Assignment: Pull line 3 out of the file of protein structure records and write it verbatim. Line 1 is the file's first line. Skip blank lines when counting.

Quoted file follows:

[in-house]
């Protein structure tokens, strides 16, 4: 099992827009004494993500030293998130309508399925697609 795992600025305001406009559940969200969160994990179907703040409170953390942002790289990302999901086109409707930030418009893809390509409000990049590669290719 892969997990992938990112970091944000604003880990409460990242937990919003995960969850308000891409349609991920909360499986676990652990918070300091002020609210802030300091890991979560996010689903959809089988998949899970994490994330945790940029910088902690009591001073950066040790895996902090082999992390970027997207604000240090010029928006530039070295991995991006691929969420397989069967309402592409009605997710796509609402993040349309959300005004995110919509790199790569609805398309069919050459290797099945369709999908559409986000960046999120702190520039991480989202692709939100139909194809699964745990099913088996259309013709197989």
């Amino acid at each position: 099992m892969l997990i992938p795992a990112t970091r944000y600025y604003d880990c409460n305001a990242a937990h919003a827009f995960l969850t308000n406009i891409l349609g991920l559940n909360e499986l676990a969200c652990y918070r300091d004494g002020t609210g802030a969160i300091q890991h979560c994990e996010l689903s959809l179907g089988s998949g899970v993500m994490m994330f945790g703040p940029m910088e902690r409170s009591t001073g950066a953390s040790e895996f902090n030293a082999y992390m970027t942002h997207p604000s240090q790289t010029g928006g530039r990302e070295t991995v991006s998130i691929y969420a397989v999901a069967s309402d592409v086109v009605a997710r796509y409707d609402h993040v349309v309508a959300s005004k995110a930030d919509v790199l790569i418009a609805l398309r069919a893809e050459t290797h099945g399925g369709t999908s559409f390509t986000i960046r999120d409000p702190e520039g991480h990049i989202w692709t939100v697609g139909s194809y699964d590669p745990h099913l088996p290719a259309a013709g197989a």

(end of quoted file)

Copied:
């Amino acid at each position: 099992m892969l997990i992938p795992a990112t970091r944000y600025y604003d880990c409460n305001a990242a937990h919003a827009f995960l969850t308000n406009i891409l349609g991920l559940n909360e499986l676990a969200c652990y918070r300091d004494g002020t609210g802030a969160i300091q890991h979560c994990e996010l689903s959809l179907g089988s998949g899970v993500m994490m994330f945790g703040p940029m910088e902690r409170s009591t001073g950066a953390s040790e895996f902090n030293a082999y992390m970027t942002h997207p604000s240090q790289t010029g928006g530039r990302e070295t991995v991006s998130i691929y969420a397989v999901a069967s309402d592409v086109v009605a997710r796509y409707d609402h993040v349309v309508a959300s005004k995110a930030d919509v790199l790569i418009a609805l398309r069919a893809e050459t290797h099945g399925g369709t999908s559409f390509t986000i960046r999120d409000p702190e520039g991480h990049i989202w692709t939100v697609g139909s194809y699964d590669p745990h099913l088996p290719a259309a013709g197989a």